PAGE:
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“This day I conquer or die.” Thus spoke English Capt. Gen. John Churchill (1650–1722), duke of Marlborough and distinguished ancestor of future British Prime Minister Winston Churchill. He uttered those words on Aug. 13, 1704, as he rode to battle at Blenheim in the Holy Roman electorate of Bavaria (present-day southeast Germany).

The occasion was Churchill’s attack on the French army and its Bavarian allies in a gamble to preserve Hapsburg rule over the Holy Roman empire during the War of the Spanish Succession. Aiding Marlborough was imperial Gen. Prince Eugene of Savoy. Marking the first major defeat of the French in more than a half-century, their victory spared the imperial capital at Vienna, knocked Bavaria out of the war and preserved the alliance of England, Austria and the Netherlands. As historian Charles Spencer notes, it was the greatest land victory on foreign soil won by an English general since Henry V at Agincourt in 1415. In the words of poet Robert Southey, “’twas a famous victory.”

The allies sought to prevent a union of the French and Spanish crowns and thus preserve the balance of power in Europe. Fearing the war might be lost in the German empire before it could be won in Flanders, Marlborough disengaged his army and marched 250 miles to unite with imperial forces. Marlborough’s English, Scottish, Hessian and Hannoverian Redcoats impressed all with their discipline. Joining them on the battlefield (near present-day Blindheim, on the Danube River north of Augsburg) were allied contingents of Prussian, Dutch, Danish and Austrian troops. Marlborough and Eugene’s allied army of 52,000 faced nearly 60,000 French and Bavarian troops under Camille d’Hostun, comte de Tallard, who did not expect his numerically inferior foe to attack. The French deployed behind the Nebel River tributary, their right wing (36,000 men under Tallard) on the Danube at Blenheim, their left (24,000 men under Marshal Ferdinand de Marsin and Maximilian II Emanuel, elector of Bavaria) on hilly ground at Lutzingen.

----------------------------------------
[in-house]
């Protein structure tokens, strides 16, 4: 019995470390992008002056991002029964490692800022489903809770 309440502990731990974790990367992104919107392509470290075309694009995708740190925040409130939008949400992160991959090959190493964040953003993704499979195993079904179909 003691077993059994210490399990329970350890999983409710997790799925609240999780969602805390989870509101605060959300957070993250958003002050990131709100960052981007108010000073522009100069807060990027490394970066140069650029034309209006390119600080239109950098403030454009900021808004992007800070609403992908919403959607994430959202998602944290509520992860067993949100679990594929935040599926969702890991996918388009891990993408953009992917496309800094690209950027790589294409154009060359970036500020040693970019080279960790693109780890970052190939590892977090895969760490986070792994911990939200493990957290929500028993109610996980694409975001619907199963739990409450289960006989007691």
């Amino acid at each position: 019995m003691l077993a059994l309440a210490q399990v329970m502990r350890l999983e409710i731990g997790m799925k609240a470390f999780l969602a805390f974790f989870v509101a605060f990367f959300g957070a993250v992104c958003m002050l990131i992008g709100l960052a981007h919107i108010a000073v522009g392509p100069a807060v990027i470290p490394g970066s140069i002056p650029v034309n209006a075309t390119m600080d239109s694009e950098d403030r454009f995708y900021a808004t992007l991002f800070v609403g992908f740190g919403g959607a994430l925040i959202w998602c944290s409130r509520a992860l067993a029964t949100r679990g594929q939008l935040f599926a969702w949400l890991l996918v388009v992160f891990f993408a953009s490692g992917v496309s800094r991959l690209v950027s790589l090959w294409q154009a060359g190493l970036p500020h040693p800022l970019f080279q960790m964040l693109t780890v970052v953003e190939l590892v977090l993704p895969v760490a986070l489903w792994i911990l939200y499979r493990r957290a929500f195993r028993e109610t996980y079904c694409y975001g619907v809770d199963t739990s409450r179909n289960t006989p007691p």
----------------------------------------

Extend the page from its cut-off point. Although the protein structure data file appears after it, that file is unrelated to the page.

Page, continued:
Eugene and 16,000 troops opened the battle with a diversionary assault on Marsin and Maximilian, while Marlborough led 36,000 men on two unsuccessful assaults against Blenheim. Tallard had to call up reserves to defend the town, weakening the French center. As Eugene kept Marsin and Maximilian occupied, Marlborough thrust across the Nebel. His cavalry ultimately broke through, dividing Marsin and Maximilian from Tallard before sweeping the latter’s men into the river. Tallard and many of his men fell prisoner even as Marsin and Maximilian withdrew from the field.

The allies suffered more than 12,000 casualties, but inflicted some 13,000 on the enemy, while capturing another 14,000 men. Blenheim was a stupendous victory over absolutism and proved the armies of the French “Sun King” Louis XIV were not invincible. It also began the victorious association of Marlborough and Eugene, who continued to harry the French throughout the war. In one of history’s delicious ironies, Germany’s imperial First Reich was given another century of life by an ancestor of the man who two centuries later worked tirelessly to destroy the Third Reich.


Humility helps. The overconfidence of the French—who under-estimated Marlborough and rested on their laurels after a half-century of victory—was a recipe for disaster.

Planning matters. Marlborough’s superior planning and logistics enabled him to seize the strategic initiative from the French and inflict on them a decisive tactical attack.

Fight in concert. The close cooperation and coordination of the allied forces, especially on the battlefield, overcame their numerical inferiority.

Defeats deter. The French were thereafter reluctant to take the war to Germany and Austria.